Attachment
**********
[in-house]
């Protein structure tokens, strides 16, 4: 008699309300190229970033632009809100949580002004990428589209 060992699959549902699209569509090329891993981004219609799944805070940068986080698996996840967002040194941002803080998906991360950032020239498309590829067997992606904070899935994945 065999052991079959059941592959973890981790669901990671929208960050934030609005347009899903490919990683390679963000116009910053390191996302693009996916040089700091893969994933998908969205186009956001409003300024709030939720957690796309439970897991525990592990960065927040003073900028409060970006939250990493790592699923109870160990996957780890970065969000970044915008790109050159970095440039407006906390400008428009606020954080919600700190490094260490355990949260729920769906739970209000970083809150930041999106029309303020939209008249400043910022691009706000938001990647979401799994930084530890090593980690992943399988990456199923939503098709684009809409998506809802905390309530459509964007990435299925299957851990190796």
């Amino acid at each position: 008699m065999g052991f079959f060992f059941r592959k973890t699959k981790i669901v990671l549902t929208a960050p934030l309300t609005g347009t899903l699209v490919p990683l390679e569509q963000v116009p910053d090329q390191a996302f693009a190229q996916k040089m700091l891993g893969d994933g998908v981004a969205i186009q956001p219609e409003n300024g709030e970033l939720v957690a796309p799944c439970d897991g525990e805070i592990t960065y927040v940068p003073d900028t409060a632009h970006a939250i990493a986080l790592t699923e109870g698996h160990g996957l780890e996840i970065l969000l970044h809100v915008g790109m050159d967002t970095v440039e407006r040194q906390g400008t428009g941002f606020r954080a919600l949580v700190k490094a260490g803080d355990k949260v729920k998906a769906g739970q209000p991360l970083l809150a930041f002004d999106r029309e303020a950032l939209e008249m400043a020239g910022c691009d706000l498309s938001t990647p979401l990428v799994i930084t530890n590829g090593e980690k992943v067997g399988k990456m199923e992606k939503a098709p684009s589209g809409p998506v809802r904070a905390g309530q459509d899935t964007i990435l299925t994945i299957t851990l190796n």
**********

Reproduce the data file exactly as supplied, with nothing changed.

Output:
[in-house]
């Protein structure tokens, strides 16, 4: 008699309300190229970033632009809100949580002004990428589209 060992699959549902699209569509090329891993981004219609799944805070940068986080698996996840967002040194941002803080998906991360950032020239498309590829067997992606904070899935994945 065999052991079959059941592959973890981790669901990671929208960050934030609005347009899903490919990683390679963000116009910053390191996302693009996916040089700091893969994933998908969205186009956001409003300024709030939720957690796309439970897991525990592990960065927040003073900028409060970006939250990493790592699923109870160990996957780890970065969000970044915008790109050159970095440039407006906390400008428009606020954080919600700190490094260490355990949260729920769906739970209000970083809150930041999106029309303020939209008249400043910022691009706000938001990647979401799994930084530890090593980690992943399988990456199923939503098709684009809409998506809802905390309530459509964007990435299925299957851990190796």
């Amino acid at each position: 008699m065999g052991f079959f060992f059941r592959k973890t699959k981790i669901v990671l549902t929208a960050p934030l309300t609005g347009t899903l699209v490919p990683l390679e569509q963000v116009p910053d090329q390191a996302f693009a190229q996916k040089m700091l891993g893969d994933g998908v981004a969205i186009q956001p219609e409003n300024g709030e970033l939720v957690a796309p799944c439970d897991g525990e805070i592990t960065y927040v940068p003073d900028t409060a632009h970006a939250i990493a986080l790592t699923e109870g698996h160990g996957l780890e996840i970065l969000l970044h809100v915008g790109m050159d967002t970095v440039e407006r040194q906390g400008t428009g941002f606020r954080a919600l949580v700190k490094a260490g803080d355990k949260v729920k998906a769906g739970q209000p991360l970083l809150a930041f002004d999106r029309e303020a950032l939209e008249m400043a020239g910022c691009d706000l498309s938001t990647p979401l990428v799994i930084t530890n590829g090593e980690k992943v067997g399988k990456m199923e992606k939503a098709p684009s589209g809409p998506v809802r904070a905390g309530q459509d899935t964007i990435l299925t994945i299957t851990l190796n």